I agree the daughter should be asked about bringing in extra outfits in case of an accident. I know family members can drive staff crazy but I always tried to remember at least they're here and doing something for their family member. I would take an over involved one to the dozens that get left without family attention any day.
  8. by   caliotter3
    I think one of the charge nurses should ask the family to bring in two sets of "emergency changes" for their mom. Easiest way to deal with this. Surprised nobody has done this already.
  9. by   dedream
    Thank you guys for your responses, part of my debate with my nurse was that maybe the daughter could maybe pack an extra set of clothes and I kinda got the dumfounded-why bother-look. I dont know. Today I kindly suggested to our CN for the unit that maybe this issue could be brought up to the daughter, but as texastar stated that maybe I might be walking into a mine feild. Well at least I gave it a shot and I kinda got the feeling that maybe others have in the past, judging from the response I got from the CN.
  10. by   coffee4metech
    Well the situation was solved because she was put in a gown and kept clean emergency / extra pair of clothes should be set aside. And just for further reference be extra vigilant with her toileting so a accident doesn't happen again.
  11. by   asun21ta
    Quote from Mrs.NurseAssistant
    Well the situation was solved because she was put in a gown and kept clean emergency / extra pair of clothes should be set aside. And just for further reference be extra vigilant with her toileting so a accident doesn't happen again.
    I agree with you, in regards to toileting. I agree that she should be toileted as often as possible. However, working in an LTC, I understand that sometimes you can't get to a resident quick enough-especially when you have many others. Every two hours isn't often enough for some folks. I had a resident, where if you didn't catch her every hour on the nose, there was a big mess to clean. Lets face it, sometimes you can't get back to that room every hour. I think the issue here is not the fact that the problem wasn't solved. It's a dignity and respect issue. Why is this resident wearing hospital gowns when she has clothes? Clearly is affects her because she is upset. For this reason alone, I feel someone should make the daughter aware of how mom is feeling. I would want to know if it were my family.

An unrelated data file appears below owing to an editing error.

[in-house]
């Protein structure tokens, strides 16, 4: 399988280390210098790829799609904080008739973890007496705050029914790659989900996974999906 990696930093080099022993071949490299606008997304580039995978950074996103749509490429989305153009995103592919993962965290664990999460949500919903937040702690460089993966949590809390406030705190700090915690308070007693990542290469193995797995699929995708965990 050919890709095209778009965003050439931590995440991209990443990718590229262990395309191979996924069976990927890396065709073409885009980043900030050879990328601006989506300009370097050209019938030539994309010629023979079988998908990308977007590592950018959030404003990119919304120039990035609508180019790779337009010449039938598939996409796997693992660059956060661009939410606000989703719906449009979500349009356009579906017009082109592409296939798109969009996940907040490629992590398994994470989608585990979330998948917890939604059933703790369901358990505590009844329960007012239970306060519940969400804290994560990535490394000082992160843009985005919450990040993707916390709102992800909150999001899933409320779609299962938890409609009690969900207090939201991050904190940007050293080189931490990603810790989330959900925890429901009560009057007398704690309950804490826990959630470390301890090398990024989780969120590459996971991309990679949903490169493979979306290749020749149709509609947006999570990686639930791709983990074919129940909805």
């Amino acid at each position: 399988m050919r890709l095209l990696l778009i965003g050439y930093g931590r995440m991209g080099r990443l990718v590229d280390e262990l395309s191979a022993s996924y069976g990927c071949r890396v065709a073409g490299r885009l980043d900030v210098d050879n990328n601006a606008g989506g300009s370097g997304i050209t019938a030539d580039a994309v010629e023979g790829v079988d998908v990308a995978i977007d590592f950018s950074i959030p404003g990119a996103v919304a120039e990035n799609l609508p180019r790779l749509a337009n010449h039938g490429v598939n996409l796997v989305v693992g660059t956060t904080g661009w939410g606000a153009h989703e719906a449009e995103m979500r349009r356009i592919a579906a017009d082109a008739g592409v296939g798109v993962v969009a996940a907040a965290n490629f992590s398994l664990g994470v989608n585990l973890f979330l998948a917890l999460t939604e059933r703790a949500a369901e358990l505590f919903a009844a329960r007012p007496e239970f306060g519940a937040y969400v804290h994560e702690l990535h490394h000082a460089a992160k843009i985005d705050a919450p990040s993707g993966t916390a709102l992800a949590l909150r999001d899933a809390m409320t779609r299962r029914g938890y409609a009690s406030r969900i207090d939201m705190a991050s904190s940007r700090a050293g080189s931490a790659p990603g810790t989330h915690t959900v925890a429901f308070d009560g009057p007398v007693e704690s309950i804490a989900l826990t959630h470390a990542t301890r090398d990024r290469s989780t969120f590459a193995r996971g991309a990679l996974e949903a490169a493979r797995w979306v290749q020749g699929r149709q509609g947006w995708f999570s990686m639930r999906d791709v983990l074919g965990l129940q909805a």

12. by   texastaz
    This is were the land mines start about incognent patients. All patients are different and of coarse - while each patient "Should Be" checked regular - meticulous (SP?) family members can easily go into the direction that Their loved one is not being properly attended ot. I do know that when CNAs have the same patients regular and there is good communication accidents/prime time for BM and so forth are known. I would still be very cautious about addressing this to the daughter because while you have more than one patient to attend to - One of Thoose Days even when you have do your best - there may be one patient that has A Big Episode be it the flue or whatever and you just may not be available to the other patient when they do the U/BM blow. There are so many different types of senerios and the bottom line is - all patients even with the best care and are in facilites with low patient ratios - these things happen/it happens with one on one care in Home Health also. A social worker may be needed for the daughter - otherwise keep the distance on this issue because it can blow up in your face with all well meaning attempts made on your part if you don't let the staff and higher up deal with the daughter.
  13. by   Elektra6
    In our facility social work handled all clothing requests for the resident. It's worth a shot.
  14. by   asun21ta
    Yes. Brining this up to a social worker would be an excellent idea. I would do that, then leave it alone. She is a good CNA to be so concerned for this patient's well being. So many times simple things like this are overlooked.